The truck did indeed run all night and we were toasty. When we woke the fog was still completely obscuring everything. We fixed coffee and had our cereal, then drove to the post office to mail some postcards. Then we went to the Artic Caribou Hotel where our tour was to leave from.
At the hotel we met up with a young French couple, both school teachers, who we have become friends with. They flew into Anchorage and rented a Jeep SUV which they have driven all over Alaska. They purchased a tent, stove, sleeping bags, etc., (basically everything needed to camp) and have been experiencing the trip of a lifetime. We first saw them our first night out at the Hotspot Café camping area. We saw them again at Finger Rock, the Arctic Visitor Center in Coldfoot, and then they came into the campground at Galbraith Lake where we introduced ourselves and got to know them. It turned out that they had also scheduled the 10 AM tour for today.
The 8 AM tour consisted of three bus loads of tourists who had flown to Coldfoot and were bussed to Deadhorse where they spent the night. After their tour they will fly back to Anchorage in the afternoon and then board a ship for a cruise back down to the lower 48. Our 10 AM tour consisted of just the four of us; Dianna and me along with Stephanie and Alex, our French friends. The tour guide drove us through the oilfield and explained some of the specialized equipment and techniques they use. He also described camp life and what it is like to work there.
Our last stop was at the Artic Ocean. The tour guide said they had two certificates available; Dippers and Plungers. Three of us opted for the Dipper Certificate and dipped our hands into the 36 degree water, but not Dianna. She said she had not come this far just to dip. She brought extra clothing (the polar bear tee shirt) and sure enough, she waded in and sat down where it was deep enough so the water came up to her neck! She said it was cold, but not as cold as she expected. The fact that the outside temperature was only about 43 degrees at the time probably helped. She did not find out it was only 36 degrees until after she had been in. That was probably a good thing.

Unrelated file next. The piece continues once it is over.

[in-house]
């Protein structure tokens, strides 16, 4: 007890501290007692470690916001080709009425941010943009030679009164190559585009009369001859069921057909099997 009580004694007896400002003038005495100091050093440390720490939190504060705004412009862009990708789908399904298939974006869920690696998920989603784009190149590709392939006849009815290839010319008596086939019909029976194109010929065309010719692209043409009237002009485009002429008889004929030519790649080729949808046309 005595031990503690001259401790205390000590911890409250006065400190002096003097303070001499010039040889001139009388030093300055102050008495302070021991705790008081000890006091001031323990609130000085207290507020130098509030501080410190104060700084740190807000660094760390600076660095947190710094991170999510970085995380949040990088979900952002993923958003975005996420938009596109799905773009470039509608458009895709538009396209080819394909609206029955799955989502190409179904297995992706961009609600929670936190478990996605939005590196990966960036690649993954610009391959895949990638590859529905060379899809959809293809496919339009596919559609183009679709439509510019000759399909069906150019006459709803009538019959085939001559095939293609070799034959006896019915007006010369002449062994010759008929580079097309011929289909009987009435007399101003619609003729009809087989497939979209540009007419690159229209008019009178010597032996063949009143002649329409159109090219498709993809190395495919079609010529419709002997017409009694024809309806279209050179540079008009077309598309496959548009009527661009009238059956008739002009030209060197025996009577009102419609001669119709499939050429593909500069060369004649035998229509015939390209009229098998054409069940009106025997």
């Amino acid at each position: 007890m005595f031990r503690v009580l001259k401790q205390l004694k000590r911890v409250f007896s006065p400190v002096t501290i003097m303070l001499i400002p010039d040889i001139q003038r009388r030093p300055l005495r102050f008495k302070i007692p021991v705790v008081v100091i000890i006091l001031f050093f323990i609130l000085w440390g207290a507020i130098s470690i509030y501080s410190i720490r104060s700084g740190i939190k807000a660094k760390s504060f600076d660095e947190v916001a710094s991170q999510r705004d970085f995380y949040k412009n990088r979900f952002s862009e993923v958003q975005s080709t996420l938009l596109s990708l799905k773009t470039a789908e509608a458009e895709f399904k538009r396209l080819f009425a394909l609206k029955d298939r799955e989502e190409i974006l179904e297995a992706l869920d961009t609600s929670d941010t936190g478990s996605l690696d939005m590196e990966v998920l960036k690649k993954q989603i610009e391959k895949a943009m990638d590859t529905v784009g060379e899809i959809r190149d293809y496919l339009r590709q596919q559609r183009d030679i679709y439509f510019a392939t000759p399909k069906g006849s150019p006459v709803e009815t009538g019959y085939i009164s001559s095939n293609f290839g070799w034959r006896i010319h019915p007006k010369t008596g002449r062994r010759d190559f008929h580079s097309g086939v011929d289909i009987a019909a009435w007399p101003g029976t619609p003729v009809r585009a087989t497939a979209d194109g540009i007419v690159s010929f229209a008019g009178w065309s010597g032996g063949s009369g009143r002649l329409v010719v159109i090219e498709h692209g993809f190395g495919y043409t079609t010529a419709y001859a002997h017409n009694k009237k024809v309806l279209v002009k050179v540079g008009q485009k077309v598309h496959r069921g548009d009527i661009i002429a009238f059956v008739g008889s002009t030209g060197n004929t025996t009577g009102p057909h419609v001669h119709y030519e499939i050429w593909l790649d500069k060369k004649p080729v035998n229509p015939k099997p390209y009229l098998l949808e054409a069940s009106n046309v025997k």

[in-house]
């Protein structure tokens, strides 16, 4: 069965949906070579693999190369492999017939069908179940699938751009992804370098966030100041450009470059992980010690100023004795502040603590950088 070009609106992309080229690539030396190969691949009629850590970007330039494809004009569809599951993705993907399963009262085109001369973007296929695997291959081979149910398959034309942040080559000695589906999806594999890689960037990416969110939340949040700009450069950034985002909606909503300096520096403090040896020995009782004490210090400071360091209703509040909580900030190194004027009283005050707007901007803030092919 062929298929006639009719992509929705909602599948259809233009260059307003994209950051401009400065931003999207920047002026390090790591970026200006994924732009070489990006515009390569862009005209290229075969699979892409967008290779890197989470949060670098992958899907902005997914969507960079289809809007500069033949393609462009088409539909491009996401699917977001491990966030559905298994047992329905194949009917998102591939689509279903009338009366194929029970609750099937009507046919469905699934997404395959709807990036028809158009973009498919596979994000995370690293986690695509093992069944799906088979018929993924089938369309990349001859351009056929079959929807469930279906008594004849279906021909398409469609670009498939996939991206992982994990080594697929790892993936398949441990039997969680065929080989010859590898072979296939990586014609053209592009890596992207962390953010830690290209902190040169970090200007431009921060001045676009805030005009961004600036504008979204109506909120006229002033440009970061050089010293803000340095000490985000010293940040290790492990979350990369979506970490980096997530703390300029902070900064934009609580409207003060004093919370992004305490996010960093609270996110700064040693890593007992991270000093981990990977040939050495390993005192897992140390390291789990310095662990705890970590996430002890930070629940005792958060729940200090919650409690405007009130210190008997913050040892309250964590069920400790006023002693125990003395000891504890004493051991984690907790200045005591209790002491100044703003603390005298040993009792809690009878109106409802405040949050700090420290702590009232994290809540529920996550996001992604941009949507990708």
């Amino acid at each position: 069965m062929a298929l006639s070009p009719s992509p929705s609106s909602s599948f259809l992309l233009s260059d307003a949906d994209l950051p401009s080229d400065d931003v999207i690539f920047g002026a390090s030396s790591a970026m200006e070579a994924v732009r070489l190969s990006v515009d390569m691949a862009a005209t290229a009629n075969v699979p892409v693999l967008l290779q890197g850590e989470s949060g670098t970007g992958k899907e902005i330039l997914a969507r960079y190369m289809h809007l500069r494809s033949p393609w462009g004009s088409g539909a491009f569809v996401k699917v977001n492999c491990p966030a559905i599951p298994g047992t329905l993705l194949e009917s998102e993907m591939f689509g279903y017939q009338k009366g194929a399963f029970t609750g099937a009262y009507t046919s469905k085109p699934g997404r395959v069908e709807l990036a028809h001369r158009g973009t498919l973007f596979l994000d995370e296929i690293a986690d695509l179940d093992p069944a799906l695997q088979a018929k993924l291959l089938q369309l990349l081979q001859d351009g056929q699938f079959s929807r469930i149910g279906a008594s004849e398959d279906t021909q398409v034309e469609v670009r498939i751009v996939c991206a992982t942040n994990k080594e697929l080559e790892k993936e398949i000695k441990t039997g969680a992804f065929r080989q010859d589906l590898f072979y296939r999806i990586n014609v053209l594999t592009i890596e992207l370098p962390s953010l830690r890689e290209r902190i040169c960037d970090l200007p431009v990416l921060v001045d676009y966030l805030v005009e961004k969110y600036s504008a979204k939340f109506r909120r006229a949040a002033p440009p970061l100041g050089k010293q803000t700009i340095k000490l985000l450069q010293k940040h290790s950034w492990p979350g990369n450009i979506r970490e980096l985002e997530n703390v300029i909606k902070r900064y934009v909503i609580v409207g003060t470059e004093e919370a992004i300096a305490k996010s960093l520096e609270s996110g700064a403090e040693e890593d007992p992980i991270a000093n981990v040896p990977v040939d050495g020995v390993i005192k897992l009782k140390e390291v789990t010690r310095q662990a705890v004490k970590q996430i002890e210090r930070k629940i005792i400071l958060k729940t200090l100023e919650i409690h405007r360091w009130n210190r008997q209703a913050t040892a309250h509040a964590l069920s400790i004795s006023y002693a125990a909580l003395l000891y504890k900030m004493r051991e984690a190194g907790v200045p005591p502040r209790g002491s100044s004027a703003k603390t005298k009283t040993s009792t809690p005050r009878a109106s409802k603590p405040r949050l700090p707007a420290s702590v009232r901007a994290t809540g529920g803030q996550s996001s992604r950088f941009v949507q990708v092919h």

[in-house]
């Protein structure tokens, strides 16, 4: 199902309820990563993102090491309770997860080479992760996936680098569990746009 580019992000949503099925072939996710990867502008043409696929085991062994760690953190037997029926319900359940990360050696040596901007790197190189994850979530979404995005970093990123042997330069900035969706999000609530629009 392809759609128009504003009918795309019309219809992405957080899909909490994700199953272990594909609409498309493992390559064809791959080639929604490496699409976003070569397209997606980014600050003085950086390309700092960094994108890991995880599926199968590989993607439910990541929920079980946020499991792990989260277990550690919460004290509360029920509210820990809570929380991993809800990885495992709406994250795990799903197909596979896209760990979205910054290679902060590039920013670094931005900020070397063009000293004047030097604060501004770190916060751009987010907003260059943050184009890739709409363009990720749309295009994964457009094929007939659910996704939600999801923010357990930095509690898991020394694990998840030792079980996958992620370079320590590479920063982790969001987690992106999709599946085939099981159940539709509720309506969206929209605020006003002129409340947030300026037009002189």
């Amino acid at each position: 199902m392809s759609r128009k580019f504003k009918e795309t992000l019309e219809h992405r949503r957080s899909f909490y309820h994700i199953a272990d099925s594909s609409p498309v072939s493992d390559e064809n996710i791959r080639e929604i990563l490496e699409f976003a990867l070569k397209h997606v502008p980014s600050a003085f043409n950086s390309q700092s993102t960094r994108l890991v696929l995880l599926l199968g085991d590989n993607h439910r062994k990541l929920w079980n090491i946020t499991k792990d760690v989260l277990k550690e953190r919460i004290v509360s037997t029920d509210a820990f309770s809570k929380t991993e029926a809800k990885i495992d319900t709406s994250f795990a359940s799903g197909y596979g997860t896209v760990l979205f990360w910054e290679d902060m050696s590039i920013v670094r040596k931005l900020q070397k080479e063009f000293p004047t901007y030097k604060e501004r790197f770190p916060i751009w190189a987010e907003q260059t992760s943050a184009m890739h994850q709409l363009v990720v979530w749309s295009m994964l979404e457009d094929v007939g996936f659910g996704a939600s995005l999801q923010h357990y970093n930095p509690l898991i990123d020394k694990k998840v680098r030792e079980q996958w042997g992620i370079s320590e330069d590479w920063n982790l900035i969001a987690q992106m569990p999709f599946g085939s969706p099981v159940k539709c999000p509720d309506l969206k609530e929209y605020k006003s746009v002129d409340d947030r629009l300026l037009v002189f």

After the tour we watched a movie that explained a lot more about the oil operations and then ate a hot dog at their cafeteria for lunch. Then, sadly, it was time to leave. We headed south, the only way you can go from there, and soon saw the herd of musk ox again. A little while later we saw a peregrine falcon on a post not 10 feet from the truck. We thought surely he would take flight as we approached, but he merely spread his wings as we went by, giving us a tremendous view of his plumage. I stopped as quickly as I could and started backing up to get a picture, but he flew away as we got near. Sorry. No picture.
We continued on through a couple heavy downpours and stopped for the night at Galbraith Lake again. After dinner we played cards again and turned in.
This picture was taken at our campsite at Galbraith Lake. It and the whole area was amazing. There was a full rainbow behind the truck.